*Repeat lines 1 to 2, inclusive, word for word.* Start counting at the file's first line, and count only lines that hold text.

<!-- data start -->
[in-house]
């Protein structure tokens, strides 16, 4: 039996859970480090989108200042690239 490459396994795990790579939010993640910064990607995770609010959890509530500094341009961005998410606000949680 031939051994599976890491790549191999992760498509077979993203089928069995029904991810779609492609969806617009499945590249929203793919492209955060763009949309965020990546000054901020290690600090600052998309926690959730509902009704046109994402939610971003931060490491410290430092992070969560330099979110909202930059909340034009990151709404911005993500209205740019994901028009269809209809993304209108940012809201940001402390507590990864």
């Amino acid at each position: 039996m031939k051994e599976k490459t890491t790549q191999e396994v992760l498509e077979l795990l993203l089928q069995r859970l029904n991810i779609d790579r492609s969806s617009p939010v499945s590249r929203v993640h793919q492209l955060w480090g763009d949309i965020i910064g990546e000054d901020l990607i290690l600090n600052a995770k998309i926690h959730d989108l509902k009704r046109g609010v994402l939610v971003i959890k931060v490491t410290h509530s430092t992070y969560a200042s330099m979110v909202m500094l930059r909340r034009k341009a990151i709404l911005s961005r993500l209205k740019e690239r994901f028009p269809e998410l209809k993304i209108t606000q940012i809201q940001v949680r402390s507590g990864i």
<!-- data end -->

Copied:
[in-house]
């Protein structure tokens, strides 16, 4: 039996859970480090989108200042690239 490459396994795990790579939010993640910064990607995770609010959890509530500094341009961005998410606000949680 031939051994599976890491790549191999992760498509077979993203089928069995029904991810779609492609969806617009499945590249929203793919492209955060763009949309965020990546000054901020290690600090600052998309926690959730509902009704046109994402939610971003931060490491410290430092992070969560330099979110909202930059909340034009990151709404911005993500209205740019994901028009269809209809993304209108940012809201940001402390507590990864």